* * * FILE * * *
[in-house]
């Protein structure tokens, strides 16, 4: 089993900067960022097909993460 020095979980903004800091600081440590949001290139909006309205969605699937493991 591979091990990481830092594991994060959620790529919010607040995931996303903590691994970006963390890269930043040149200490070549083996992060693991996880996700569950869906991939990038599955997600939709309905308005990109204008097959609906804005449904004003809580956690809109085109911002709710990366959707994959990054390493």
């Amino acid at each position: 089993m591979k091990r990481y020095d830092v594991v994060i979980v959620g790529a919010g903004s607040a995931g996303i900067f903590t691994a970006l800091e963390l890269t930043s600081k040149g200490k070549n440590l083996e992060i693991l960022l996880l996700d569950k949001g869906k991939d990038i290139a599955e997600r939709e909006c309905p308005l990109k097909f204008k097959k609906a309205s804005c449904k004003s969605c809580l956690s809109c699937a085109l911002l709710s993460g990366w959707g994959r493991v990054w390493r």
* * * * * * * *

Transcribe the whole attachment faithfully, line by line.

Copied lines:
[in-house]
């Protein structure tokens, strides 16, 4: 089993900067960022097909993460 020095979980903004800091600081440590949001290139909006309205969605699937493991 591979091990990481830092594991994060959620790529919010607040995931996303903590691994970006963390890269930043040149200490070549083996992060693991996880996700569950869906991939990038599955997600939709309905308005990109204008097959609906804005449904004003809580956690809109085109911002709710990366959707994959990054390493």
């Amino acid at each position: 089993m591979k091990r990481y020095d830092v594991v994060i979980v959620g790529a919010g903004s607040a995931g996303i900067f903590t691994a970006l800091e963390l890269t930043s600081k040149g200490k070549n440590l083996e992060i693991l960022l996880l996700d569950k949001g869906k991939d990038i290139a599955e997600r939709e909006c309905p308005l990109k097909f204008k097959k609906a309205s804005c449904k004003s969605c809580l956690s809109c699937a085109l911002l709710s993460g990366w959707g994959r493991v990054w390493r």